Note: For more information about event driven triggers, please see our documentation at https://github.com/shotgunsoftware/shotgunEvents.
Shotgun creates an event log entry for every action that happens in Shotgun. You can see these events in your Shotgun site, as well as through the Shotgun API.
In addition to seeing a detailed history of events in Shotgun, you can write your own event listener Scripts to poll the EventLog and act on certain events you care about. Your Script can execute other internal Scripts in your pipeline, or it can use the Shotgun API and update other information in Shotgun, or both.
Example use cases
Here are some examples of using event driven triggers:
- Automatically set the ‘Animation’ Task status to ’ready to start’ whenever the status for a Shot’s ‘Layout’ Task is marked as ‘final’, so the animator knows to start working on the Shot.
- Create the appropriate Shot directories on the filesystem whenever a new Shot is created in Shotgun.
- Notify the artists assigned to a Shot if it goes ‘on hold’
- Make a directory read-only when an Asset is finaled.
- Copy relevant Version (or Take) information to a dailies system when the Version is added to a Review in Shotgun.
- Twitter a random quote that begins with the same letter as the third word in a Scene’s description field when the Scene grows to 25 shots.
How event driven triggers work
Below is a simple diagram of EventLogEntries generated by Shotgun. Your Script will use the API to get a list of events that have occurred since the last time it asked. It will then look at each event type (e.g., Shotgun_Task_Change) and see if any of them are ones that you care about.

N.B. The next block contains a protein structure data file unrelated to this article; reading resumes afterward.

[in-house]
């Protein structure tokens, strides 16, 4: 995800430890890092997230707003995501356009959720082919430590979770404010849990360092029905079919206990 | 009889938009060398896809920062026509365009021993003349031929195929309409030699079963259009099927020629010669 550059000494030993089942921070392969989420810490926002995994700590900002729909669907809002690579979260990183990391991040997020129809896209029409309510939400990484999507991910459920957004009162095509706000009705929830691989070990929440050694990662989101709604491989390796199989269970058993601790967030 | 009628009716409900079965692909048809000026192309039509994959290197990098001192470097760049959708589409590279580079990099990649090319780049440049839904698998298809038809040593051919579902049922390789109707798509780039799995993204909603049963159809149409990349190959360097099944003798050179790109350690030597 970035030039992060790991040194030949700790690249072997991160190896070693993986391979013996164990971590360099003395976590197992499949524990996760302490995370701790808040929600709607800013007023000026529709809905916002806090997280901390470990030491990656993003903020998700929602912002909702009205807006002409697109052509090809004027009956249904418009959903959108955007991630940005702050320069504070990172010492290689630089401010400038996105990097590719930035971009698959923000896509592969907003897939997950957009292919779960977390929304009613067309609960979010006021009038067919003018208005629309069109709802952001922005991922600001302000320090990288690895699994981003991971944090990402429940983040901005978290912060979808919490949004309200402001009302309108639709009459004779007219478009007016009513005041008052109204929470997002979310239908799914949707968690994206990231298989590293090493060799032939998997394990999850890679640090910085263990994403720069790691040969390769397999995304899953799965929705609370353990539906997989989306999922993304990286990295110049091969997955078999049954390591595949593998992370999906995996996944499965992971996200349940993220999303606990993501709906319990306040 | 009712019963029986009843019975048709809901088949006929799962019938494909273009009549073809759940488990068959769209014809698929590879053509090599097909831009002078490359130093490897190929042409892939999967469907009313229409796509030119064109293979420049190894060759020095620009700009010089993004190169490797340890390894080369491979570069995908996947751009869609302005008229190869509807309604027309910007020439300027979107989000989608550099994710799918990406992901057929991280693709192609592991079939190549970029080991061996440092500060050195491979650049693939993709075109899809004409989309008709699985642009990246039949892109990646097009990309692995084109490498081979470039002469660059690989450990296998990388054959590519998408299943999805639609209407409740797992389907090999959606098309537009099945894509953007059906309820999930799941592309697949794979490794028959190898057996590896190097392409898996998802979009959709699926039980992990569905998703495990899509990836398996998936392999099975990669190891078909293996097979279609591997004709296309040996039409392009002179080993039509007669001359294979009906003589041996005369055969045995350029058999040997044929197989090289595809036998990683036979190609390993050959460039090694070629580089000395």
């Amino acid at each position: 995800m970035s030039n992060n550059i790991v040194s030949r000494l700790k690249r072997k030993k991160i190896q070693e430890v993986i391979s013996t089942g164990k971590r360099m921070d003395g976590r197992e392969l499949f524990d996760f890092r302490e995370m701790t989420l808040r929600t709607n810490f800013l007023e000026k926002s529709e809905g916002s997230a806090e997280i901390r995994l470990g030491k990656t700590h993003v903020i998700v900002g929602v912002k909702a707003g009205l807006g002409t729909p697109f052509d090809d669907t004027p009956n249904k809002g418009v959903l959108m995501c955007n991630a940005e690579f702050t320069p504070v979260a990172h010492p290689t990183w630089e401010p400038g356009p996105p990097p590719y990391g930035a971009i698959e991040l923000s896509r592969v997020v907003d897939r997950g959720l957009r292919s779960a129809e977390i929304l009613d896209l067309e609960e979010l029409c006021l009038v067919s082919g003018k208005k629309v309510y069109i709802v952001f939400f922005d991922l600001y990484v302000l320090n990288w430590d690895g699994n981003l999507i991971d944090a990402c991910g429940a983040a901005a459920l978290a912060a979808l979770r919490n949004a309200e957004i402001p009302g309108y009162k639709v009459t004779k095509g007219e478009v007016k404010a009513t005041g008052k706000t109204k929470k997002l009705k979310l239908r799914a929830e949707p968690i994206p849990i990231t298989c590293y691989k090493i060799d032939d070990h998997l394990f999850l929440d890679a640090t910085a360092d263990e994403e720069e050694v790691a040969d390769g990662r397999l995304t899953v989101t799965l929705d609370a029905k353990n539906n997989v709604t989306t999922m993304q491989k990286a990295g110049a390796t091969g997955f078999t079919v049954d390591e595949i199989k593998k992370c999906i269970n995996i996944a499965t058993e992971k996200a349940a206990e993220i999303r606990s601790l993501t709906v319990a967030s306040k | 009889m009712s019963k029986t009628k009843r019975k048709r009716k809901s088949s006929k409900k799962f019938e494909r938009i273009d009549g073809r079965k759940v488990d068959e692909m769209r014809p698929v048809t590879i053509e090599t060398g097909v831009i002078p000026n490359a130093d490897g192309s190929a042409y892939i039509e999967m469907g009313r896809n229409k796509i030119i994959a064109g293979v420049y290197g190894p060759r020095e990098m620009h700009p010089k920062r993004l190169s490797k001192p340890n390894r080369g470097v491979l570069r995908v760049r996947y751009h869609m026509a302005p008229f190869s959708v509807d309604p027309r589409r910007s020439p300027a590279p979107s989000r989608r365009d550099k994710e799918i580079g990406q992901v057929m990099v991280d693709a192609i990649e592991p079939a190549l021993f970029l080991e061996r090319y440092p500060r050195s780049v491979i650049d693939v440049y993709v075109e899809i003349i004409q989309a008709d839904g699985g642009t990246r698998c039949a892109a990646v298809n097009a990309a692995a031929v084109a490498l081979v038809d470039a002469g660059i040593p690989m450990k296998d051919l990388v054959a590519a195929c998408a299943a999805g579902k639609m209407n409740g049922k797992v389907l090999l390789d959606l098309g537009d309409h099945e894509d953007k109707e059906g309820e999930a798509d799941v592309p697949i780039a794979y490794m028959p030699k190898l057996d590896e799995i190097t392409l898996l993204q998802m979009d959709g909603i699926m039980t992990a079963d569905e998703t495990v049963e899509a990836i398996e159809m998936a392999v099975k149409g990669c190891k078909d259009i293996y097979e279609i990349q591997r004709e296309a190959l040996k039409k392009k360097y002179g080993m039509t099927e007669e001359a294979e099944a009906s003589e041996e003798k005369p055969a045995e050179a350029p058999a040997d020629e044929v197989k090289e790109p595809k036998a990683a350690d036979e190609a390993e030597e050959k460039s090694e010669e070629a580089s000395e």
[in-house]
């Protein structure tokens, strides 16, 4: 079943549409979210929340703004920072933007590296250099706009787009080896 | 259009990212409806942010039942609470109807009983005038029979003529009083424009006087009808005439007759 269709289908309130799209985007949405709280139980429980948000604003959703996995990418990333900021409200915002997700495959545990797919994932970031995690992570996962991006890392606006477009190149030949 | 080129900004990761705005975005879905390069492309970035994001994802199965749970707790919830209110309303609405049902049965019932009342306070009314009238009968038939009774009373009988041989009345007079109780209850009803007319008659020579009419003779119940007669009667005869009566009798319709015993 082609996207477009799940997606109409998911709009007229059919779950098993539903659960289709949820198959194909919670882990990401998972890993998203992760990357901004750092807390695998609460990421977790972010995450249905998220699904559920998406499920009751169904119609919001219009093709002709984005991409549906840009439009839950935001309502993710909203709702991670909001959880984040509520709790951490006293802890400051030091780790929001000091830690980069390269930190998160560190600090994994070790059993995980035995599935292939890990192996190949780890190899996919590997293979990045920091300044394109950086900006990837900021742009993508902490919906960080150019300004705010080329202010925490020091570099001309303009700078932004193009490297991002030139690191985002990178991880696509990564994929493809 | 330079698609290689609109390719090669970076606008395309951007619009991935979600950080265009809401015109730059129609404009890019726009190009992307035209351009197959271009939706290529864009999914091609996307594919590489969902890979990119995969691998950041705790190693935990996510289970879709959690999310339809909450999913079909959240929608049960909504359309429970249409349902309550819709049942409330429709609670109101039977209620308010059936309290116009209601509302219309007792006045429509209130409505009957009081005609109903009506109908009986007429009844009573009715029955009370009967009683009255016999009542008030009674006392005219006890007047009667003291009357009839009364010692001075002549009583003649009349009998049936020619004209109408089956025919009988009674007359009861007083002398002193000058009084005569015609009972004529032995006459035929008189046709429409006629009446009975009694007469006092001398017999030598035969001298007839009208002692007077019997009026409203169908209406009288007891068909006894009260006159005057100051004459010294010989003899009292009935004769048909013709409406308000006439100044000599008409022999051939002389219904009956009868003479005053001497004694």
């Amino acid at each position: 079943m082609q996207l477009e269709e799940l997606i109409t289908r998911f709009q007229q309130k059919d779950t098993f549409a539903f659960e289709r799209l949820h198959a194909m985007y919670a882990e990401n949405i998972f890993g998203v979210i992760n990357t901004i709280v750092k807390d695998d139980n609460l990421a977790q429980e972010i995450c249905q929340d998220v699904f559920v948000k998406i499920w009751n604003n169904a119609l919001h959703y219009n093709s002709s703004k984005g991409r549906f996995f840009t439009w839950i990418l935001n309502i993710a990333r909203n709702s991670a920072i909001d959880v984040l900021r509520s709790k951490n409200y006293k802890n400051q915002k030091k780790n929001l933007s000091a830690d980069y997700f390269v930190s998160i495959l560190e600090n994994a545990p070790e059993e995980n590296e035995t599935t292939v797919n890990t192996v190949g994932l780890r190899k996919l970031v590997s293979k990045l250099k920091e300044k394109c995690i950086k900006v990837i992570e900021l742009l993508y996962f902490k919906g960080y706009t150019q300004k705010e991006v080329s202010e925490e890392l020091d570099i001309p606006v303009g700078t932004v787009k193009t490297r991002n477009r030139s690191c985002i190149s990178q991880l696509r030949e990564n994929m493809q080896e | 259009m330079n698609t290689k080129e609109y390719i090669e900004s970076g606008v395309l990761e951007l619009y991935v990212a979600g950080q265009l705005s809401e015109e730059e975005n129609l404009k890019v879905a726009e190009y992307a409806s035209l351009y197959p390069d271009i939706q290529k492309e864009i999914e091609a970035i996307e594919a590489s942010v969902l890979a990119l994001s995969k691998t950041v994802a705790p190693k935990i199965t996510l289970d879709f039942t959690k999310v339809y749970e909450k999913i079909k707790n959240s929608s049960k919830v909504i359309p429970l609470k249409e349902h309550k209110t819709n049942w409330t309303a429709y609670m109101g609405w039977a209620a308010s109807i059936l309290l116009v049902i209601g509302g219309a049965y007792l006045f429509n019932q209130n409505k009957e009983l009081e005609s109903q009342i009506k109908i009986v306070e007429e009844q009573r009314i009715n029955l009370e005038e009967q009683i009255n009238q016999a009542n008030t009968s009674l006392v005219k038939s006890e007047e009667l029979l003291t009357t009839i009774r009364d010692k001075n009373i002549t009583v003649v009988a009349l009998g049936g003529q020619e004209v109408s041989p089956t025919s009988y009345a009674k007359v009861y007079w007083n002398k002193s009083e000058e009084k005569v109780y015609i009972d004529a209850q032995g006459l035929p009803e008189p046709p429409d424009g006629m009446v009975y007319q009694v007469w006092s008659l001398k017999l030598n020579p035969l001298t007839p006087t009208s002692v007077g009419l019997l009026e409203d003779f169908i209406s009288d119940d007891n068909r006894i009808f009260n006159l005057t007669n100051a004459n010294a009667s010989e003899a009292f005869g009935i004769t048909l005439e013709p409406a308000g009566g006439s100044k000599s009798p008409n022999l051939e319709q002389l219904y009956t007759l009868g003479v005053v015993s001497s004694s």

Once it finds an event that is interesting, it will examine the details of the event even further (e.g., what field was changed, what the value was changed to, etc. At this point you can even use the API to request more information for an entity if you need to).
If the event proves worthy, the Script will then act on the event and execute whatever code you decide needs to be executed whether its using the Shotgun API, or something in your pipeline, or both. When there are no more events to look at, it repeats the process and use the API to get a list of events that have occurred since the last time you asked.
Polling the EventLog versus triggers inside Shotgun
Shotgun provides a constant stream of event information and you can listen to it all and act only on the events you care about. This provides the following advantages over having Shotgun control triggers itself:
- Flexible: Your trigger Scripts can run independent of Shotgun. This allows your Script to interact both with Shotgun and your pipeline in any way you want. You define the rules and actions as you wish without being bound by any constraints. Shotgun doesn’t need to know anything about the event triggers you have. All it needs to do is keep generating the EventLogEntries. You control every other aspect of what happens next.
- Remote: Your Scripts can run from anywhere that has network access to the Shotgun server. Your Script simply needs API access to run.
- Multiplicity: You can have multiple Scripts running concurrently. Different departments may have different needs and thus be listening for different events. There’s no restriction saying that all triggers be run from the same Script. You may wish to break up your triggers into separate logical Scripts. The polling query is very light and doesn’t have any noticeable impact on performance.
- Accountability: If your Scripts make changes to Shotgun, they too create their own events, allowing you to see exactly what Scripts made changes.
All internal event types follow the format “Shotgun_[entity_type]_[New|Change|Retirement].” Some examples are “Shotgun_Shot_New” and “Shotgun_Asset_Change.” For more information, see “Event types” documentation at https://github.com/shotgunsoftware/shotgunEvents/wiki/Technical_Overview#event-types.
Transactions and potentially missing events
Shotgun executes destructive database queries in transactions and only writes to the EventLog when the transaction is complete. Because of this, it’s possible that you may miss events using the “highest ID” method here. However, the Event Trigger Framework on our GitHub site has code that should handle these situations.